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I am trying to output a file in perl.

I open the file and output like this..

open(my $out, ">",  "output.html") or die "Can't open output.txt: $!";
print $out "something!";

Which works perfect. If I change it to this

open(my $out, ">",  "c:\somedirectory\output.html") or die "Can't open output.txt: $!";
print $out "something!";

It does run fine(I do not get the 'Can't open output.txt' message) but when I look in the directory the file I just output isn't there. If I leave it with no path the file is found in the bin.

What am I missing here? How do I get it to output another location.

Also.. I am running the .pl using this .bat file.


cd \xampp\perl\bin

perl "C:\somedirectory\languages.pl"

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2 Answers 2

up vote 10 down vote accepted

Within double quotes, \ starts an escape sequence. Unrecognized escapes are simply ignored.

print "abc\tdef";
# abc     def
print "c:\somedirectory\output.html";
# c:somedirectoryoutput.html
print qq(c:\somedirectory\output.html);
# c:somedirectoryoutput.html

You may double up the backslashes in order to let them pass through the double quotes.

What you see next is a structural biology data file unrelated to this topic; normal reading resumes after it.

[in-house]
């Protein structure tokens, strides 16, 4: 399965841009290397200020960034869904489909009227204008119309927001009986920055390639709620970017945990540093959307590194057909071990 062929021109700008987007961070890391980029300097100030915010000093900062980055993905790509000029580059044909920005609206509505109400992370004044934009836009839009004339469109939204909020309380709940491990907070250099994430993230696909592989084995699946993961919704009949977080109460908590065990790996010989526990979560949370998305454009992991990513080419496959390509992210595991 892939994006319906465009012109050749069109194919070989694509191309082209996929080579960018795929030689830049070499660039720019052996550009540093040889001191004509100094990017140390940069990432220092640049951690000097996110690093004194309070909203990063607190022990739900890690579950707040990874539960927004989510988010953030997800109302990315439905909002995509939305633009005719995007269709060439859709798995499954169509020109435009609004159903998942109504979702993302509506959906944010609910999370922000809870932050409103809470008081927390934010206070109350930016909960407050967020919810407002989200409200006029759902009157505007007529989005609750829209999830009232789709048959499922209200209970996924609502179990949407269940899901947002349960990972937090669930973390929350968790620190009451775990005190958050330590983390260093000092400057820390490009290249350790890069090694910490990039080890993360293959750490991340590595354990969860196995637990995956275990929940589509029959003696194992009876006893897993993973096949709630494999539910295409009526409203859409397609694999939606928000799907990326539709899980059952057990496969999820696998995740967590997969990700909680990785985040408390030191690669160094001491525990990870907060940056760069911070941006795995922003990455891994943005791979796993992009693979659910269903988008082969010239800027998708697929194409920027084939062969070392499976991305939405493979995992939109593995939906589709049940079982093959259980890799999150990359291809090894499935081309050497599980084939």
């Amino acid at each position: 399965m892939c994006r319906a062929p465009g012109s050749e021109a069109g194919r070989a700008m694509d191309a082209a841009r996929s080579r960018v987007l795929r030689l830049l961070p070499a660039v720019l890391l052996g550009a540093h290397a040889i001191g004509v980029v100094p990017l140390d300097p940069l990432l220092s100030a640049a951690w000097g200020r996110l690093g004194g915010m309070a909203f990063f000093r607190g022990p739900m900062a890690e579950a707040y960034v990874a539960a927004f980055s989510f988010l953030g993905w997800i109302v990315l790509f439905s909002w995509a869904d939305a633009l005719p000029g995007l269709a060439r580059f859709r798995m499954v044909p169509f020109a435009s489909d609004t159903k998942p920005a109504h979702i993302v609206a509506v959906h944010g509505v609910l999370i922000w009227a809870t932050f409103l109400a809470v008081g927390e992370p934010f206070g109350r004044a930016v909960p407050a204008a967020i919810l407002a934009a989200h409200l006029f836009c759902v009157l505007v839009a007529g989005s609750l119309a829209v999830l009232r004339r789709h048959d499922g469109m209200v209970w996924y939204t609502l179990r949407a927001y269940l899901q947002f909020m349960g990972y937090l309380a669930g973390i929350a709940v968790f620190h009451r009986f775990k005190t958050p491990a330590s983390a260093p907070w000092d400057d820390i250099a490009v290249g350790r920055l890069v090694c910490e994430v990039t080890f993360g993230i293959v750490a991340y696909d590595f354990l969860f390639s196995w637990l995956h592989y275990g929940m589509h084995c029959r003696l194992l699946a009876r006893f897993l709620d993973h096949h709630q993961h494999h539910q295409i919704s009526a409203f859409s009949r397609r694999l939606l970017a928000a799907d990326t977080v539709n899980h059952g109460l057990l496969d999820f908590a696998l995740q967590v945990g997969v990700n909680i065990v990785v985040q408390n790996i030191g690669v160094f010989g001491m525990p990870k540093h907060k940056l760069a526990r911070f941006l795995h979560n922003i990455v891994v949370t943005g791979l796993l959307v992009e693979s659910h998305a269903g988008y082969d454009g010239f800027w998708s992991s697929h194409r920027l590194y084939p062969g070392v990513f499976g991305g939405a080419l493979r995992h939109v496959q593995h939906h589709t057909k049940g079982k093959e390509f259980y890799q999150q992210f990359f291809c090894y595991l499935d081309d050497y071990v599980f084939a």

print "c:\\somedirectory\\output.html";
# c:\somedirectory\output.html
print qq(c:\\somedirectory\\output.html);
# c:\somedirectory\output.html

You may use single quotes instead of double quotes, because escape sequences are not recognized within single quotes.

print 'c:\somedirectory\output.html';
# c:\somedirectory\output.html
print q(c:\somedirectory\output.html);
# c:\somedirectory\output.html

And a final option: the Win32 and NT APIs happily treat / as directory separators just as well as \. While it may look odd, the following will work too:

open(my $out, ">", "C:/somedirectory/output.html");
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to be honest, I think backslashes look much odder –  Otto Allmendinger Feb 28 '10 at 20:57

You have to use double backslashes as directory separators for windows paths, or use simple forward slashes.

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strange i don't get the 'Can't open output.txt' message. but thanks! –  ctrlShiftBryan Feb 28 '10 at 20:15
@ctrlShiftBryan that's because it is successfully opening a file, just not where you're looking for it. Given time, you'll find the trash file you accidentally created. :) –  hobbs Mar 1 '10 at 1:09

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